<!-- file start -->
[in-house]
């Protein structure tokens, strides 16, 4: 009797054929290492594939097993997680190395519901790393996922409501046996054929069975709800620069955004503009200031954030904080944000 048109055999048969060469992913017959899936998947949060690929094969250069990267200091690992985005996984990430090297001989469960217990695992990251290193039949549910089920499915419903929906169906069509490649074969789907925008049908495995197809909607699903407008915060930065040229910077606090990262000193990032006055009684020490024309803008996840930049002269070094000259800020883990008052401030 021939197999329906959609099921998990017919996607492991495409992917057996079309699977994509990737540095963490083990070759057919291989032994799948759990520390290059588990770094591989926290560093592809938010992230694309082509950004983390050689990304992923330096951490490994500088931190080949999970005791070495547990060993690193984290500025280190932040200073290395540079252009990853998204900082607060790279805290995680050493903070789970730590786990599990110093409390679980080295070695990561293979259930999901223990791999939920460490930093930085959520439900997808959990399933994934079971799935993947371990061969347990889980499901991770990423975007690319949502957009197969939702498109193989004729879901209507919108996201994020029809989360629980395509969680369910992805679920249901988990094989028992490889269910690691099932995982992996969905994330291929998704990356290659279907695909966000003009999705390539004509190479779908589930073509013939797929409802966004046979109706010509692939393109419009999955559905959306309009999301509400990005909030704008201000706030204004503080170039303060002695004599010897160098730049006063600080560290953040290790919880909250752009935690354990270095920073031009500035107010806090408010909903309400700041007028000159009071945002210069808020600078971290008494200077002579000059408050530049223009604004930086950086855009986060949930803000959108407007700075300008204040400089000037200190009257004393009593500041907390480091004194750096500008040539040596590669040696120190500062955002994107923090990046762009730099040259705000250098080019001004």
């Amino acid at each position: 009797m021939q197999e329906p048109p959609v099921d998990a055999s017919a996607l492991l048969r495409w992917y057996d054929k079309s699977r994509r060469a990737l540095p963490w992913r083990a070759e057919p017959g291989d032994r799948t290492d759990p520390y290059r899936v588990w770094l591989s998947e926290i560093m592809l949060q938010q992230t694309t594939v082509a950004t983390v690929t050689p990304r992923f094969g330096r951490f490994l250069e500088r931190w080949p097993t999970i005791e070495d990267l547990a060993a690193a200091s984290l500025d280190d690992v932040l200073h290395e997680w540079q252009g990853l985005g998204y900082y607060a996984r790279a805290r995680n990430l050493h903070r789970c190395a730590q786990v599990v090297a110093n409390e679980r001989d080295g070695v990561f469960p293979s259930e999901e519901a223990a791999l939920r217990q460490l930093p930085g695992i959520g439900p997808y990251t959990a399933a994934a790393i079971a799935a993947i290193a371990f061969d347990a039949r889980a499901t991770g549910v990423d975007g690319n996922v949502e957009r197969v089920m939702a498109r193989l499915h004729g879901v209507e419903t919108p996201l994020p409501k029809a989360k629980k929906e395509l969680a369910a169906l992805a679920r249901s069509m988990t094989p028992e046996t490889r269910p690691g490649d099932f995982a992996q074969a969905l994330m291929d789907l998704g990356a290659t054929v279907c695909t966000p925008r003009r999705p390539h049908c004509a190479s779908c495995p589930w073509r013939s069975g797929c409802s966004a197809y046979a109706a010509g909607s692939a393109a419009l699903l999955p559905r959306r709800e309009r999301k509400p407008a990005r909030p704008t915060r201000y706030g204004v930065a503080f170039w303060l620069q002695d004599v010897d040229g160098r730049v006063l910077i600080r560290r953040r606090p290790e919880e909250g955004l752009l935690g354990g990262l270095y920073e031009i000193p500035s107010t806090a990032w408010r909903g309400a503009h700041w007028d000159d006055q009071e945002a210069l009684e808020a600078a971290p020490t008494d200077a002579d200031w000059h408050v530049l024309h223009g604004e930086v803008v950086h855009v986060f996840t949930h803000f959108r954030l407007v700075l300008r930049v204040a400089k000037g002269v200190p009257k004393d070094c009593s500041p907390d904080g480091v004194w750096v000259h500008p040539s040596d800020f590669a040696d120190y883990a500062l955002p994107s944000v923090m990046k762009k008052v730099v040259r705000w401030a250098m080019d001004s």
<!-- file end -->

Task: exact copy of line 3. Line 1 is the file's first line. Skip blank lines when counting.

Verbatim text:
């Amino acid at each position: 009797m021939q197999e329906p048109p959609v099921d998990a055999s017919a996607l492991l048969r495409w992917y057996d054929k079309s699977r994509r060469a990737l540095p963490w992913r083990a070759e057919p017959g291989d032994r799948t290492d759990p520390y290059r899936v588990w770094l591989s998947e926290i560093m592809l949060q938010q992230t694309t594939v082509a950004t983390v690929t050689p990304r992923f094969g330096r951490f490994l250069e500088r931190w080949p097993t999970i005791e070495d990267l547990a060993a690193a200091s984290l500025d280190d690992v932040l200073h290395e997680w540079q252009g990853l985005g998204y900082y607060a996984r790279a805290r995680n990430l050493h903070r789970c190395a730590q786990v599990v090297a110093n409390e679980r001989d080295g070695v990561f469960p293979s259930e999901e519901a223990a791999l939920r217990q460490l930093p930085g695992i959520g439900p997808y990251t959990a399933a994934a790393i079971a799935a993947i290193a371990f061969d347990a039949r889980a499901t991770g549910v990423d975007g690319n996922v949502e957009r197969v089920m939702a498109r193989l499915h004729g879901v209507e419903t919108p996201l994020p409501k029809a989360k629980k929906e395509l969680a369910a169906l992805a679920r249901s069509m988990t094989p028992e046996t490889r269910p690691g490649d099932f995982a992996q074969a969905l994330m291929d789907l998704g990356a290659t054929v279907c695909t966000p925008r003009r999705p390539h049908c004509a190479s779908c495995p589930w073509r013939s069975g797929c409802s966004a197809y046979a109706a010509g909607s692939a393109a419009l699903l999955p559905r959306r709800e309009r999301k509400p407008a990005r909030p704008t915060r201000y706030g204004v930065a503080f170039w303060l620069q002695d004599v010897d040229g160098r730049v006063l910077i600080r560290r953040r606090p290790e919880e909250g955004l752009l935690g354990g990262l270095y920073e031009i000193p500035s107010t806090a990032w408010r909903g309400a503009h700041w007028d000159d006055q009071e945002a210069l009684e808020a600078a971290p020490t008494d200077a002579d200031w000059h408050v530049l024309h223009g604004e930086v803008v950086h855009v986060f996840t949930h803000f959108r954030l407007v700075l300008r930049v204040a400089k000037g002269v200190p009257k004393d070094c009593s500041p907390d904080g480091v004194w750096v000259h500008p040539s040596d800020f590669a040696d120190y883990a500062l955002p994107s944000v923090m990046k762009k008052v730099v040259r705000w401030a250098m080019d001004s």